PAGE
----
by Loren Bonner
, DOTmed News Online Editor | October 17, 2013
Retail clinics have grown tremendously since they started cropping up in chain drug stores like CVS and Walgreens back in the early aughts. There are roughly 1,400 retail clinics nationwide and that number is expected to grow to 2,800 by 2015, according to the consulting firm Accenture.
But competition abounds for retail clinics. During a health care summit last week organized by Forbes, panelists discussed how instant access to medical care is changing the business of health care. Independent urgent care centers, which can treat more serious conditions, are growing alongside retail clinics. Academic medical centers have taken notice too and have begun bringing specialized urgent care centers to patients.
Retail clinics, which are normally staffed by nurse practitioners, treat walk-in patients for common ailments like ear infections and bronchitis. Although public and private insurance is accepted for the most part (retail clinics are also included in some private plans on the state-based health exchanges), paying out-of-pocket is normally less expensive than it would be at a doctor's office, emergency room or even an urgent care center. Some insurers have even begun to waive co-pays for retail clinic visits. But what is most attractive to consumers is the convenience: getting medical treatment after-hours or on weekends and avoiding long waits at the doctor's office or emergency room.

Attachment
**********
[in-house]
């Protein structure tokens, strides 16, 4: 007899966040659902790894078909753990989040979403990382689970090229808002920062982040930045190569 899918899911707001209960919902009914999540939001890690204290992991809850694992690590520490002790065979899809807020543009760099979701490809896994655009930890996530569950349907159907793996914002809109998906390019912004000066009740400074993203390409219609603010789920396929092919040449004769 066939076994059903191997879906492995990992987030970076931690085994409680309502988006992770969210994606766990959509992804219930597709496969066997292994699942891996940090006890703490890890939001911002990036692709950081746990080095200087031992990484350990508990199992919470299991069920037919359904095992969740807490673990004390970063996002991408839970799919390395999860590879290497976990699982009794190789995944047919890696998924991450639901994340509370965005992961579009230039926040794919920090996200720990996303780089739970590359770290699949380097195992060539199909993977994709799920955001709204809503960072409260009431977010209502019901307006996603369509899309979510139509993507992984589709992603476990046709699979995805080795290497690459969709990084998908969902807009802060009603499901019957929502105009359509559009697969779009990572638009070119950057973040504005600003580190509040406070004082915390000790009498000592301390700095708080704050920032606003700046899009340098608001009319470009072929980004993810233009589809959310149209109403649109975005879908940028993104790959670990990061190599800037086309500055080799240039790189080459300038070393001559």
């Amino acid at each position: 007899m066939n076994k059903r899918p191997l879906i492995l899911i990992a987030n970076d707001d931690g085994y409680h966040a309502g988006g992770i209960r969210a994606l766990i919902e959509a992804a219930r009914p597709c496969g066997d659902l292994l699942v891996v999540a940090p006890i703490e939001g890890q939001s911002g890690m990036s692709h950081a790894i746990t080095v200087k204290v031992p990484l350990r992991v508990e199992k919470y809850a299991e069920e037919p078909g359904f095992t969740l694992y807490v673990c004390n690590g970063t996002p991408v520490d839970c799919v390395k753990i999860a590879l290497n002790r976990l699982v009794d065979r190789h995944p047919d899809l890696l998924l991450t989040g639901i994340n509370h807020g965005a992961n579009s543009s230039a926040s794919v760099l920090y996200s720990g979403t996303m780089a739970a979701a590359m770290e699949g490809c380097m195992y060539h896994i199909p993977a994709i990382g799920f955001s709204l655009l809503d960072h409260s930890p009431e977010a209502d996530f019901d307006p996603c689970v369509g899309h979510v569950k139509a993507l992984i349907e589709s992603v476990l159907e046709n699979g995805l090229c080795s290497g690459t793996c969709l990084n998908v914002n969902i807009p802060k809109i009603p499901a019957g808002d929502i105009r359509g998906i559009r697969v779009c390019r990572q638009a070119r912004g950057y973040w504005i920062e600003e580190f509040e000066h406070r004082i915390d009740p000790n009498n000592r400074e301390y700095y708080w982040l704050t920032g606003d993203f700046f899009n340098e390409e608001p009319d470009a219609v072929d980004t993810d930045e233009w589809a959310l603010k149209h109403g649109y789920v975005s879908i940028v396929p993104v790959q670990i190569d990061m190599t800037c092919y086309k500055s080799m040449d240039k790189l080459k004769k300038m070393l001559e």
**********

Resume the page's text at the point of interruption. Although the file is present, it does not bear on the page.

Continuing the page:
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"Retail clinics are not going anywhere," said Dr. Andrew Sussman, senior vice president and associate chief medical officer at CVS' MinuteClinic. He said that MinuteClinics alone will grow to 1,500 clinics by 2017. They also plan to expand their scope of services to include telehealth services and wellness counseling.
The popularity of retail clinics has even caught the attention of big health systems like the Cleveland Clinic, which formed a partnership with MinuteClinic a few years ago to place Cleveland Clinic doctors inside select MinuteClinics.
Partly in response to the success of retail clinics, urgent care centers are finding a place in this market of convenient, walk-in health care. Urgent care centers are normally freestanding and similar to retail clinics except they provide additional services, like X-rays, for more serious conditions. They also have a board-certified physician on staff, which is one reason for the markup in price compared to retail clinics — and even some primary care doctor's offices.
"[Urgent care centers] are like the MinuteClinic plus," said Traver Hutchins, CEO of ASAP Urgent Care, a chain of urgent care centers in the New England region. He said that urgent care centers also fill a void in the American health care landscape and will grow in the coming years, especially as more Americans gain coverage under the Affordable Care Act (ACA). With more people insured under the ACA, access to primary care physicians, who are already in short supply, could decrease. This could lead to an increased demand in both retail clinics and urgent care centers.